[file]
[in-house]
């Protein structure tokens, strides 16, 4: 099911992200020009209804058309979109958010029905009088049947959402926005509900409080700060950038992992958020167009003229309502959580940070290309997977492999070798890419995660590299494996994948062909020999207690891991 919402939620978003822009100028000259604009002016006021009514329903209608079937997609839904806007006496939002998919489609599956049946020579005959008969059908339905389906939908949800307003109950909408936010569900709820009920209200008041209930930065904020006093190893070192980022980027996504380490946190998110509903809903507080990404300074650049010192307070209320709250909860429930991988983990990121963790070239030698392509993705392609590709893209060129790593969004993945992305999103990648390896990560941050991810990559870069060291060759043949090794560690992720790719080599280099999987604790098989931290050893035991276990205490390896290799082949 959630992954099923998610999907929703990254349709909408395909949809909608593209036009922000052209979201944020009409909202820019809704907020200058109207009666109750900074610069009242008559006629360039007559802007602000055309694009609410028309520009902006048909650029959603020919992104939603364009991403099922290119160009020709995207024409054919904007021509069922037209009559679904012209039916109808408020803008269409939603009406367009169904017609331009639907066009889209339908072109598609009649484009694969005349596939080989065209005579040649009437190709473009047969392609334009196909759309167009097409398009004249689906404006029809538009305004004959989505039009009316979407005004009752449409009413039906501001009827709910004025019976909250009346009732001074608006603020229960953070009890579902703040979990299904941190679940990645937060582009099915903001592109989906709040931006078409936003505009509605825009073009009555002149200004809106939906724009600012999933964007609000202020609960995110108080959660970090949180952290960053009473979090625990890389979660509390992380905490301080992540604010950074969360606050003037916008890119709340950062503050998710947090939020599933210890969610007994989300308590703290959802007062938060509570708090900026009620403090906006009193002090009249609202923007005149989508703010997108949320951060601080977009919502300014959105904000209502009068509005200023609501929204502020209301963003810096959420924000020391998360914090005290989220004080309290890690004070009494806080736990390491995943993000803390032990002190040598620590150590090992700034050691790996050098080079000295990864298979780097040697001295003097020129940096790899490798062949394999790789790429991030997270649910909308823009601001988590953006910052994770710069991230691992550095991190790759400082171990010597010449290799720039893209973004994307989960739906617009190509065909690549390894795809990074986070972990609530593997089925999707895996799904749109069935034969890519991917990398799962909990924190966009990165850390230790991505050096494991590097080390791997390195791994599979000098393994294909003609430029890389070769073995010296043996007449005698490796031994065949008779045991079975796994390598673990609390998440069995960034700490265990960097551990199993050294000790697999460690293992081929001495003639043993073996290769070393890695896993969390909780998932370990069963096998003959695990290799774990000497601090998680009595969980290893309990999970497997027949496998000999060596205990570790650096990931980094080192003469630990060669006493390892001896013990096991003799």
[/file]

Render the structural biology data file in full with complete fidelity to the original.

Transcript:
[in-house]
């Protein structure tokens, strides 16, 4: 099911992200020009209804058309979109958010029905009088049947959402926005509900409080700060950038992992958020167009003229309502959580940070290309997977492999070798890419995660590299494996994948062909020999207690891991 919402939620978003822009100028000259604009002016006021009514329903209608079937997609839904806007006496939002998919489609599956049946020579005959008969059908339905389906939908949800307003109950909408936010569900709820009920209200008041209930930065904020006093190893070192980022980027996504380490946190998110509903809903507080990404300074650049010192307070209320709250909860429930991988983990990121963790070239030698392509993705392609590709893209060129790593969004993945992305999103990648390896990560941050991810990559870069060291060759043949090794560690992720790719080599280099999987604790098989931290050893035991276990205490390896290799082949 959630992954099923998610999907929703990254349709909408395909949809909608593209036009922000052209979201944020009409909202820019809704907020200058109207009666109750900074610069009242008559006629360039007559802007602000055309694009609410028309520009902006048909650029959603020919992104939603364009991403099922290119160009020709995207024409054919904007021509069922037209009559679904012209039916109808408020803008269409939603009406367009169904017609331009639907066009889209339908072109598609009649484009694969005349596939080989065209005579040649009437190709473009047969392609334009196909759309167009097409398009004249689906404006029809538009305004004959989505039009009316979407005004009752449409009413039906501001009827709910004025019976909250009346009732001074608006603020229960953070009890579902703040979990299904941190679940990645937060582009099915903001592109989906709040931006078409936003505009509605825009073009009555002149200004809106939906724009600012999933964007609000202020609960995110108080959660970090949180952290960053009473979090625990890389979660509390992380905490301080992540604010950074969360606050003037916008890119709340950062503050998710947090939020599933210890969610007994989300308590703290959802007062938060509570708090900026009620403090906006009193002090009249609202923007005149989508703010997108949320951060601080977009919502300014959105904000209502009068509005200023609501929204502020209301963003810096959420924000020391998360914090005290989220004080309290890690004070009494806080736990390491995943993000803390032990002190040598620590150590090992700034050691790996050098080079000295990864298979780097040697001295003097020129940096790899490798062949394999790789790429991030997270649910909308823009601001988590953006910052994770710069991230691992550095991190790759400082171990010597010449290799720039893209973004994307989960739906617009190509065909690549390894795809990074986070972990609530593997089925999707895996799904749109069935034969890519991917990398799962909990924190966009990165850390230790991505050096494991590097080390791997390195791994599979000098393994294909003609430029890389070769073995010296043996007449005698490796031994065949008779045991079975796994390598673990609390998440069995960034700490265990960097551990199993050294000790697999460690293992081929001495003639043993073996290769070393890695896993969390909780998932370990069963096998003959695990290799774990000497601090998680009595969980290893309990999970497997027949496998000999060596205990570790650096990931980094080192003469630990060669006493390892001896013990096991003799």